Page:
A little remark: When reinstalling a computer with Bitlocker enabled, make sure the Run Command Line step is located after the partition disk step, otherwise the script will fail as WMI cannot be accessed from WinPE. I’ve experienced this the hard way.

Hope this helps!

 

Best regards,

Bert

 

 

 

 

 

 

 


Add URL to customized Windows 10 Start Menu

September 1, 2016

Hi,

Since more and more of our customers are adopting Windows 10 in their environment we start to learn more tricks every day.

An important component of Windows 10 is the start menu. Administrators could apply a default startmenu layout for all users by using a GPO but downside of this approach is that the user isn’t able to add any custom applications himself. That’s why I prefer to set the startlayout during the Windows 10 deployment task sequence using a Powershell script.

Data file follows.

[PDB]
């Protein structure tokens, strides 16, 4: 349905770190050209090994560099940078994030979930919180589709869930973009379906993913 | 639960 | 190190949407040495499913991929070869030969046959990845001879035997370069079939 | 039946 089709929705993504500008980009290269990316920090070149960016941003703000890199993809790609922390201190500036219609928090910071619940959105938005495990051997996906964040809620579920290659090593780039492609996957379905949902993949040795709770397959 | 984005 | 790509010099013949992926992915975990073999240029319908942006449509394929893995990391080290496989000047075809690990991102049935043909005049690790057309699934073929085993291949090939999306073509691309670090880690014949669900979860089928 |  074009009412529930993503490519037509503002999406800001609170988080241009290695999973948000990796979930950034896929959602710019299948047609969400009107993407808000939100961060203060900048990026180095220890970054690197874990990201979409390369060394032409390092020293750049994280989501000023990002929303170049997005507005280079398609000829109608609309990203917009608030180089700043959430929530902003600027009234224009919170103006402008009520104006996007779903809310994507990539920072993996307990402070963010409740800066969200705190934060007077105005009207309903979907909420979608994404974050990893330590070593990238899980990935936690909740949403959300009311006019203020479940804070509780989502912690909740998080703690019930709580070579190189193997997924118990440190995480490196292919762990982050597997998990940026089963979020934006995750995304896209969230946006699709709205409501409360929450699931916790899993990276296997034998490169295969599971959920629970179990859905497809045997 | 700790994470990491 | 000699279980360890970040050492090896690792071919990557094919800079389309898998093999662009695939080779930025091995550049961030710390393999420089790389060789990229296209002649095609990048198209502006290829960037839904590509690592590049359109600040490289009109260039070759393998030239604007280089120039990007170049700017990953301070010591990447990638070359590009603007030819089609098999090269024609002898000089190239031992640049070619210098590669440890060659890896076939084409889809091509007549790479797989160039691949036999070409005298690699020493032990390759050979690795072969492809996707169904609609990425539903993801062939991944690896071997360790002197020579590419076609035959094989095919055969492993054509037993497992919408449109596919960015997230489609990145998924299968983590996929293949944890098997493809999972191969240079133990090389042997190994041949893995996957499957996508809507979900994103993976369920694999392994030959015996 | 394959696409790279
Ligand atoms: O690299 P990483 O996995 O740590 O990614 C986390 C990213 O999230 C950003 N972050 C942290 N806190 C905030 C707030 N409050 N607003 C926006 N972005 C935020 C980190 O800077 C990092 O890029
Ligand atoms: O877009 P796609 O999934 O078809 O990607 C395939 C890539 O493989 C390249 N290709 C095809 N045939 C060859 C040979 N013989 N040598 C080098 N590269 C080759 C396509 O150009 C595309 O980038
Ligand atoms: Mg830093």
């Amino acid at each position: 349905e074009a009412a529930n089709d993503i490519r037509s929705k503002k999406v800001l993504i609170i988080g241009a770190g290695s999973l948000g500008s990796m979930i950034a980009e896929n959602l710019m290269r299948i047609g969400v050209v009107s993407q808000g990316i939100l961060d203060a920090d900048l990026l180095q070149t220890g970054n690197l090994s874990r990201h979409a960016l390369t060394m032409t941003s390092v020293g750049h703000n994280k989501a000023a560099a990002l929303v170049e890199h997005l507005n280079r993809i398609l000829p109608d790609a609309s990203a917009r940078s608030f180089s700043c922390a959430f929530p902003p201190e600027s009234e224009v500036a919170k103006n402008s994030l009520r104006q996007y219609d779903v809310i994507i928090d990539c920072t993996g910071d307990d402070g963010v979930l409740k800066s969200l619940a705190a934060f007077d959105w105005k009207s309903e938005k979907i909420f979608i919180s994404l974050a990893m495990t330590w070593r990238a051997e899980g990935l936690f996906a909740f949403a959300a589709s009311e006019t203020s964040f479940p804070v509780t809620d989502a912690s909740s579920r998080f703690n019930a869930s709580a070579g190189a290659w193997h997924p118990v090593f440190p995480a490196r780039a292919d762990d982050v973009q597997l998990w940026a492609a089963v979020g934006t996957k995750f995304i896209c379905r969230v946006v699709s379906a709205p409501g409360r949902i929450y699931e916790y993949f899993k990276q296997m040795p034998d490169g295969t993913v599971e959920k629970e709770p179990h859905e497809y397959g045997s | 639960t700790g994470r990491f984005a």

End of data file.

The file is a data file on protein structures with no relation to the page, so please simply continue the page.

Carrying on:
Afterwards the default layout is set when the user first logs in, from then on the user can edit his start menu as he likes. Adding “classical” applications such as Word, Excel and Powerpoint is quite easy as those applications are already present when the user first logs in. Adding a shortcut to a website might be a little bit harder, in this post I’ll be explaining the steps that need to be taken to accomplish this. It’s a combination of Powershell, SCCM  (also applicable for MDT) and Group Policy Preferences. Let’s get started

First of all start by customizing the start menu as you like on a test machine. The start menu I want is the one shown below. We’ll be focusing on the highlighted icon in the start menu as this is a URL, other shortcuts are applications.

Screenshot_1

When the start layout is finished, launch powershell and execute the following command to export the startlayout:

Export-Startlayout -Path “C:\windows\temp\Startlayout.xml”

The XML generated looks as follows (text in bold is related to the Citrix URL):

<LayoutModificationTemplate Version=”1″ xmlns=”http://schemas.microsoft.com/Start/2014/LayoutModification”&gt;
<LayoutOptions StartTileGroupCellWidth=”6″ />
<DefaultLayoutOverride>
<StartLayoutCollection>